• Withdrawals due to adverse effects
  • Serious adverse events or withdrawals due to specific adverse events (e.g., central nervous system effects, sedation, gastrointestinal effects, dry mouth, urinary retention)

4. Settings

Studies had to occur in an outpatient setting, including the emergency department. There were no restrictions on the geographic location of studies.

5. Study design

Efficacy and effectiveness

  1. For efficacy and effectiveness we included randomized controlled trials (RCTs), controlled clinical trials, and systematic reviews of fair or better quality.
  2. Both direct and indirect comparisons were included (head-to-head, placebo-controlled, and active-controlled trials).
  3. Studies of any duration of follow-up were included.
  4. Studies in artificial environments (e.g., antigen exposure chambers) were included.
  5. Studies published only as abstracts were not included as these studies generally have insufficient information describing the intervention and quality of the trial is difficult to assess.

Safety

  1. For the review of safety and adverse events, we included studies with any design, including RCTs, controlled clinical trials, pre-versus post-design studies, and observational studies (cohort studies with or without a comparison group, case series, and case reports). Clinical trials are often not designed to assess adverse events, and may select low-risk patients (in order to minimize dropout rates) or utilize inadequately rigorous methodology for assessing adverse events. Observational studies designed to assess adverse event rates may include broader populations, have longer follow-up, or examine larger sample sizes.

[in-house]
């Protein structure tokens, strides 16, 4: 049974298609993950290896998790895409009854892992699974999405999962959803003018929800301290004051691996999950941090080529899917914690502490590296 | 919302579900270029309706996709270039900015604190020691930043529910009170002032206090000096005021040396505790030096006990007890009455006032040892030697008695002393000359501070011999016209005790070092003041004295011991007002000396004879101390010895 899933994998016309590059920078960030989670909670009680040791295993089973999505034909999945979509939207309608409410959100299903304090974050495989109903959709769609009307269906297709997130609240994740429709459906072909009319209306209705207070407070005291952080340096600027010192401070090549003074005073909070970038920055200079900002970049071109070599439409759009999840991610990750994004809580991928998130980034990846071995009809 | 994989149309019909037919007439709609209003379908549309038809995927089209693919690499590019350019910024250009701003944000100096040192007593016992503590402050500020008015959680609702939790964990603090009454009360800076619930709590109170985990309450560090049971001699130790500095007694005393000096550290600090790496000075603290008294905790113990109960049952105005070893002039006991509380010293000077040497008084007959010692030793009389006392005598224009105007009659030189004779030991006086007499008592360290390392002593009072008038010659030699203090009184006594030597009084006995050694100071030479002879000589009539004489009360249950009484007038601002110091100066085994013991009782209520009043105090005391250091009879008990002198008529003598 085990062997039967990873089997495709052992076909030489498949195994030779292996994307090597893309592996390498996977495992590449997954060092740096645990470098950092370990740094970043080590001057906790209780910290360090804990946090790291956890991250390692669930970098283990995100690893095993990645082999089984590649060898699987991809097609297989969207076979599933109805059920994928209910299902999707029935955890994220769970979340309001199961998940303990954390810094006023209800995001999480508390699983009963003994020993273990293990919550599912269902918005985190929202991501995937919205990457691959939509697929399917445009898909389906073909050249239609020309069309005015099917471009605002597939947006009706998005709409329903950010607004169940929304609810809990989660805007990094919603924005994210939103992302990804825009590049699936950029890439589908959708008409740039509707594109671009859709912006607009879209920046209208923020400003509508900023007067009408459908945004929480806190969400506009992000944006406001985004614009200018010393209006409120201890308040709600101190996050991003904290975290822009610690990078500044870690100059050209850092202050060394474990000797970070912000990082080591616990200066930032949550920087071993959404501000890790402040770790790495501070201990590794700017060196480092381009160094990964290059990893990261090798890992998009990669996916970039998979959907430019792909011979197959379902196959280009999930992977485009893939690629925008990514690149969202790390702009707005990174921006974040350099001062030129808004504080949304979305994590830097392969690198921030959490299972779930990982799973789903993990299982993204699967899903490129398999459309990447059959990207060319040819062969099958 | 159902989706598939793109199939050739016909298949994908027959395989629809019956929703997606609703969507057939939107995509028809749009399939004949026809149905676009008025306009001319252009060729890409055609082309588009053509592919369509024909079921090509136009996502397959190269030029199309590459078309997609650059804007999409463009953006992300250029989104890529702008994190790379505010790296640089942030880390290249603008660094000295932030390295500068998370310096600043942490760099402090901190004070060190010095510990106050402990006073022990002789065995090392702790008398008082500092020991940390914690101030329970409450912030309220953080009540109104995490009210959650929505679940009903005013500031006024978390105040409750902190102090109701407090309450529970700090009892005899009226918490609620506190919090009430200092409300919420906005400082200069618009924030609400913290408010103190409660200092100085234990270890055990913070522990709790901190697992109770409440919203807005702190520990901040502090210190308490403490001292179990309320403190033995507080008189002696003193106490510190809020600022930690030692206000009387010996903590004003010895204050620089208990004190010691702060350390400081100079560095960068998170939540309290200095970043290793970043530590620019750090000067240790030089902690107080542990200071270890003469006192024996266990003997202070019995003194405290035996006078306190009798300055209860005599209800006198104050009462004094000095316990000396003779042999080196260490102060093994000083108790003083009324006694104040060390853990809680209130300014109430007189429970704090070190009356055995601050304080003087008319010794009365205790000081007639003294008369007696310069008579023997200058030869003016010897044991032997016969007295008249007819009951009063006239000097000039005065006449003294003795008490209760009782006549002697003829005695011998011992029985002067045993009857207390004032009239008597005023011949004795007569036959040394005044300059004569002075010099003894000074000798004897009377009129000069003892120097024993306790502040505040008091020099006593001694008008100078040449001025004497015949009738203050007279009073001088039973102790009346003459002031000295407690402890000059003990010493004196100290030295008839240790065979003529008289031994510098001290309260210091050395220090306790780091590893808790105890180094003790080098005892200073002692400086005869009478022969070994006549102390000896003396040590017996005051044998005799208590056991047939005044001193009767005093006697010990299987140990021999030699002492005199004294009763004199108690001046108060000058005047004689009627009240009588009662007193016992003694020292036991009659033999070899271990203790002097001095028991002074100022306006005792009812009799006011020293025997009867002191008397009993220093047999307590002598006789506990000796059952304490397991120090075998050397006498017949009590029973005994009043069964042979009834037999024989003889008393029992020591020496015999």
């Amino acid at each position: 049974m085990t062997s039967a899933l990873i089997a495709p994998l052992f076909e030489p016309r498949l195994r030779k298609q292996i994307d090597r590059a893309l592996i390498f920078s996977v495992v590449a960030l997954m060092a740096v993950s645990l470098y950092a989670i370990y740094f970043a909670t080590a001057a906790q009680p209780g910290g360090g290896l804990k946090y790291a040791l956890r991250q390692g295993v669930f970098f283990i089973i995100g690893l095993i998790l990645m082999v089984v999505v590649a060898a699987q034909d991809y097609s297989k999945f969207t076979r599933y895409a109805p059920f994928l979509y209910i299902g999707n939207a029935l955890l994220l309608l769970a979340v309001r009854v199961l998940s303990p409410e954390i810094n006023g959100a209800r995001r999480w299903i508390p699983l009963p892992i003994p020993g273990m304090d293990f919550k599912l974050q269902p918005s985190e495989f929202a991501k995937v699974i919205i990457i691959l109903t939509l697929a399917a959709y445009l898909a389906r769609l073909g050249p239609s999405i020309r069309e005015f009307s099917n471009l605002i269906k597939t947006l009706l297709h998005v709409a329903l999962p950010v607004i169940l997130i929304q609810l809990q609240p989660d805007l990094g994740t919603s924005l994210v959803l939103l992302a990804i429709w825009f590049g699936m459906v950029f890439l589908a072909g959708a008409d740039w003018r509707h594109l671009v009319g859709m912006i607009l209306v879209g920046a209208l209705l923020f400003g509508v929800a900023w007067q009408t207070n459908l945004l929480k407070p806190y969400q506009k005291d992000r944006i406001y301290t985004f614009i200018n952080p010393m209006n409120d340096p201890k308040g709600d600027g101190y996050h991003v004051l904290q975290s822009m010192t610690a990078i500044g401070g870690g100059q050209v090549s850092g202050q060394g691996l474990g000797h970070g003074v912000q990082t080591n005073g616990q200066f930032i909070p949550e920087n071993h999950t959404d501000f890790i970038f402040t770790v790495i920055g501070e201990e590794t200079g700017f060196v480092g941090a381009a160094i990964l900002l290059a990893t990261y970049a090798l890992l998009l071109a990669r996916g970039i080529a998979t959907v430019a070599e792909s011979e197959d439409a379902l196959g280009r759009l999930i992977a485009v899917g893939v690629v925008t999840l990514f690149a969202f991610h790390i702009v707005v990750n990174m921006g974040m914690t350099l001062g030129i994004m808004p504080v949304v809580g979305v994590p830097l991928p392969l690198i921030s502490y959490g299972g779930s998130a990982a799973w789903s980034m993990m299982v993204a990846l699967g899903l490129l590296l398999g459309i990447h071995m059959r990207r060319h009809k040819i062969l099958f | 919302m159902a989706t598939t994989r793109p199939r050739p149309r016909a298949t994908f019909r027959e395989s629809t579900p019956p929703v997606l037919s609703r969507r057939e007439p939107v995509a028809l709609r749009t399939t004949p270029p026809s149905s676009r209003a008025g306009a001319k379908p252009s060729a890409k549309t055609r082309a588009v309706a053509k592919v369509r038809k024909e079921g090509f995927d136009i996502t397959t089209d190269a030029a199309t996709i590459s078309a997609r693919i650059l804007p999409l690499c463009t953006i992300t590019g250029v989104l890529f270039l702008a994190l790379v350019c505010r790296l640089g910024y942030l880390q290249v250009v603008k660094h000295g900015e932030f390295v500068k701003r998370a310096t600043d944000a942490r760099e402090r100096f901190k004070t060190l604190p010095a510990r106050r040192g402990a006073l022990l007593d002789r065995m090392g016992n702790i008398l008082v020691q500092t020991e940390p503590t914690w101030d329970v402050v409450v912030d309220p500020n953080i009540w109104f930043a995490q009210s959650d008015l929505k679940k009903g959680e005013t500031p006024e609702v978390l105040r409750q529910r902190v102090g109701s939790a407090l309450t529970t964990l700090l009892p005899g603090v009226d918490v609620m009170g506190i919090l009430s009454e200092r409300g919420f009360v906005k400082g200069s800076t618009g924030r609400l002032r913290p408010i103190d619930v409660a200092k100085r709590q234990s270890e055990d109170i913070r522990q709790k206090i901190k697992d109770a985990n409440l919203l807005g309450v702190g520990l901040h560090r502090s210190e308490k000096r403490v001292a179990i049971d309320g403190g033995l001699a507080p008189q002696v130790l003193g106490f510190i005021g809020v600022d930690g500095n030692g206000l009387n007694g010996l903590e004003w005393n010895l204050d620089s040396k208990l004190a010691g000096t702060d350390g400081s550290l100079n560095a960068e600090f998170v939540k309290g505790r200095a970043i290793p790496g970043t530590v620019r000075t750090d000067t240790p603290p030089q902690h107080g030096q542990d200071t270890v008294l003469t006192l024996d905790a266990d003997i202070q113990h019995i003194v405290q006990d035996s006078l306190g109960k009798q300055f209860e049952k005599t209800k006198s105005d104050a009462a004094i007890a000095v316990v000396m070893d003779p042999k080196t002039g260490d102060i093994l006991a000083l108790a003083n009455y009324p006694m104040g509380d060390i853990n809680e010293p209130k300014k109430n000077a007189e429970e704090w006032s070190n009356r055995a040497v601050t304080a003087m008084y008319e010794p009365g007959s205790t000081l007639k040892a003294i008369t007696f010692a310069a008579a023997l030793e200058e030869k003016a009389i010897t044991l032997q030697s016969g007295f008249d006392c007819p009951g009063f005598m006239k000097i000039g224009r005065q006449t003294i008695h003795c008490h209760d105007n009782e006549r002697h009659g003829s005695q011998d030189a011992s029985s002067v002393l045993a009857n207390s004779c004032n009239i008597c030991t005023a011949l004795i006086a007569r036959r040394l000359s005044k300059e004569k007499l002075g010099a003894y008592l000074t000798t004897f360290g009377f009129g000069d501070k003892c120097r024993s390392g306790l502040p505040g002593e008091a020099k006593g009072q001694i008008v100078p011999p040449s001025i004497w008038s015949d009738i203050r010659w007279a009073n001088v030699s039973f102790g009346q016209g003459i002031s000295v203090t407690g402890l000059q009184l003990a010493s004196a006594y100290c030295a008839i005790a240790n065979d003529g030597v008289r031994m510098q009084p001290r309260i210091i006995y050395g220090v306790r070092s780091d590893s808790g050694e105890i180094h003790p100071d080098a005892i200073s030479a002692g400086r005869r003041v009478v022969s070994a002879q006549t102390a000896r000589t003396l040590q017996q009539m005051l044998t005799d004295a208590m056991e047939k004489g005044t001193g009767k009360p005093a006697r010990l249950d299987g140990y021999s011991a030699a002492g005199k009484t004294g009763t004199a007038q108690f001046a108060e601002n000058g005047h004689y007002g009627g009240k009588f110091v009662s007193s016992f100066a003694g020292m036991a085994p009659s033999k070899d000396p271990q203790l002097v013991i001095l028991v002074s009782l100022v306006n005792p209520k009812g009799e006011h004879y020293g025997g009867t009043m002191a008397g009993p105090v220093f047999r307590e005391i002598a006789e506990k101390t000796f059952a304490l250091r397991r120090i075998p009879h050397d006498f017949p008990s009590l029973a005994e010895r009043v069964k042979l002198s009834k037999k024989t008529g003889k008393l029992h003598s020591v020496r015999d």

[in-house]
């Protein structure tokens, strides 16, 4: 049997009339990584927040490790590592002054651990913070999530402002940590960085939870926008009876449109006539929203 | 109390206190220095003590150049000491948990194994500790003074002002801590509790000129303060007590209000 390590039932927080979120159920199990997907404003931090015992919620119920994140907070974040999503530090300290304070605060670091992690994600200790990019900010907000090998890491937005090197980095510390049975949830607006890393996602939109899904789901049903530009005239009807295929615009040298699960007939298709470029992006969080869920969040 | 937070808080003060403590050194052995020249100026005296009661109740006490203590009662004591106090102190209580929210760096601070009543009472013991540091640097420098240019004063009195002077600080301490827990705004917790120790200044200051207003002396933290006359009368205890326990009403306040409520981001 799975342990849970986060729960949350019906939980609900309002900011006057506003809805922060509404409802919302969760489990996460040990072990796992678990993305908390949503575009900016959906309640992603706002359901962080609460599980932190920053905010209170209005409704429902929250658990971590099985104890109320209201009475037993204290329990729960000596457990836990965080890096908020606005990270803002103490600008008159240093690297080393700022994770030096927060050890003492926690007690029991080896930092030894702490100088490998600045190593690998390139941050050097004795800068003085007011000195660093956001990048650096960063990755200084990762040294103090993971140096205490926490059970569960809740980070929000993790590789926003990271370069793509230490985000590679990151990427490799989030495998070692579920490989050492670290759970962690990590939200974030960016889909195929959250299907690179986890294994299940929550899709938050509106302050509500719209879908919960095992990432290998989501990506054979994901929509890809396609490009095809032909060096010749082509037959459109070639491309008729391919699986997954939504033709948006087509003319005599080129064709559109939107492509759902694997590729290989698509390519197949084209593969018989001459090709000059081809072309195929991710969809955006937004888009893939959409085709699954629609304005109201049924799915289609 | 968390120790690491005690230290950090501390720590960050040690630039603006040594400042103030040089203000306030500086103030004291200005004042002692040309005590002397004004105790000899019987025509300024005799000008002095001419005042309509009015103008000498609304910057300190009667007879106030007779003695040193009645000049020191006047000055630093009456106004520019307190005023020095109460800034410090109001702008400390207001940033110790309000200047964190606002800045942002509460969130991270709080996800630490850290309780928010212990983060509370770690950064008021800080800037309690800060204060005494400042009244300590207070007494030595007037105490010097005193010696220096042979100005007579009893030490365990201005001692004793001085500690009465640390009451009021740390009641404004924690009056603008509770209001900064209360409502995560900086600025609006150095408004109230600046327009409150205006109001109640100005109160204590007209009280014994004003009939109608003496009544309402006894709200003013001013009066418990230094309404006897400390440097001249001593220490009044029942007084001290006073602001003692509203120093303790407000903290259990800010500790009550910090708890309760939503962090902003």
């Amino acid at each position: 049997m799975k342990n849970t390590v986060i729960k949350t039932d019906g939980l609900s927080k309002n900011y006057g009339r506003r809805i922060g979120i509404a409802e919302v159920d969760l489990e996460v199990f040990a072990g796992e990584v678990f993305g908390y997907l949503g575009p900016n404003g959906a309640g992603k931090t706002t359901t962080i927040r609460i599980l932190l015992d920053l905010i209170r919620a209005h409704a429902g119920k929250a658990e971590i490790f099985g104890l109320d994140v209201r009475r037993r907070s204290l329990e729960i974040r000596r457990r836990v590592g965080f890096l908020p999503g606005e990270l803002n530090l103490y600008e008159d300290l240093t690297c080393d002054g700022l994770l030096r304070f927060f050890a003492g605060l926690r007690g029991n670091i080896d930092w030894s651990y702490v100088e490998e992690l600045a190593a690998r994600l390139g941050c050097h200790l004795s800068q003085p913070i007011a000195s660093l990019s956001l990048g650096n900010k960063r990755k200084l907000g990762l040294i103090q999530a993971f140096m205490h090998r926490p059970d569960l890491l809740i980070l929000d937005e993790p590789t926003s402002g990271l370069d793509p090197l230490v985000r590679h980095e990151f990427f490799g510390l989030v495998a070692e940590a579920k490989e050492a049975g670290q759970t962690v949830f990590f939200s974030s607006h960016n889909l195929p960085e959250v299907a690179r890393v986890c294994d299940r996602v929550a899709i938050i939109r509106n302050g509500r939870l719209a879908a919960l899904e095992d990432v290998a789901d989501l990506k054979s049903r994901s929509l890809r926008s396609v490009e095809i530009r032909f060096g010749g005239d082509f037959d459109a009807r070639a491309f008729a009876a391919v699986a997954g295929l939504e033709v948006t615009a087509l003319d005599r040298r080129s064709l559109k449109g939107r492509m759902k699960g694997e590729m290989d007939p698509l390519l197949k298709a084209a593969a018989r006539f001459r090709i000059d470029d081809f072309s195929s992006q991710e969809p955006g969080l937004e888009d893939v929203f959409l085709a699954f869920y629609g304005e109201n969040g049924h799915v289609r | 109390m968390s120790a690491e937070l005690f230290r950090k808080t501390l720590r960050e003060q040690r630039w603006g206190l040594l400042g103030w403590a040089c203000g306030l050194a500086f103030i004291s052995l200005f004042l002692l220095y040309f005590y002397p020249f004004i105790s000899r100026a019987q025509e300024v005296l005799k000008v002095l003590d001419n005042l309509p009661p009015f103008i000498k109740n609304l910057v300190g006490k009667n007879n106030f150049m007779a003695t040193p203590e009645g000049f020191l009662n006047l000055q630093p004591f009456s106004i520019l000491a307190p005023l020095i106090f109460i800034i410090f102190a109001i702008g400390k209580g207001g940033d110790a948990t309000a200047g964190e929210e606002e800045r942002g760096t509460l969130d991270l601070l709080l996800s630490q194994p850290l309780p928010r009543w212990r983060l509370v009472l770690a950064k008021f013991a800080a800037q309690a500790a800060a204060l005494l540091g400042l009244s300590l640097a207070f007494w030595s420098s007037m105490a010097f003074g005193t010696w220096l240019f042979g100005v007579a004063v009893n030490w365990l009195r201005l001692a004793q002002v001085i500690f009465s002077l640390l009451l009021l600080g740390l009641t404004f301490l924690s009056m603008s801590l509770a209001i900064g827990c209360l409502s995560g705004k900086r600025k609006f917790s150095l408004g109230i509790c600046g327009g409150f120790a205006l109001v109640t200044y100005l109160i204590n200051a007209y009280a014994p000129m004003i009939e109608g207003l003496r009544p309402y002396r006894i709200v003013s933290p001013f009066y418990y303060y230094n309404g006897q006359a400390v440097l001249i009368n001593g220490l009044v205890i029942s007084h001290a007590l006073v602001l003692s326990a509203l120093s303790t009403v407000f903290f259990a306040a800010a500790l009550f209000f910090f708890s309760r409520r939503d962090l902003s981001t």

2. To be included, reports about overall safety or adverse events had to report total withdrawals, withdrawals due to specific adverse events (e.g., central nervous system effects, sedation, gastrointestinal effects, dry mouth, urinary retention, etc.); or the frequency and severity of these specific adverse events.

Data Abstraction

Two reviewers abstracted the following data from included trials: study design, setting, population characteristics (including sex, age, race/ethnicity, diagnosis); eligibility and exclusion criteria; interventions (dose and duration); comparison group treatment; numbers screened, eligible, enrolled, and lost to follow-up; methods of outcome ascertainment; and results for each outcome. Any discrepancies in abstraction were resolved through discussion and consensus was achieved. We recorded intention-to-treat results if available and if the trial did not report high overall loss to follow-up.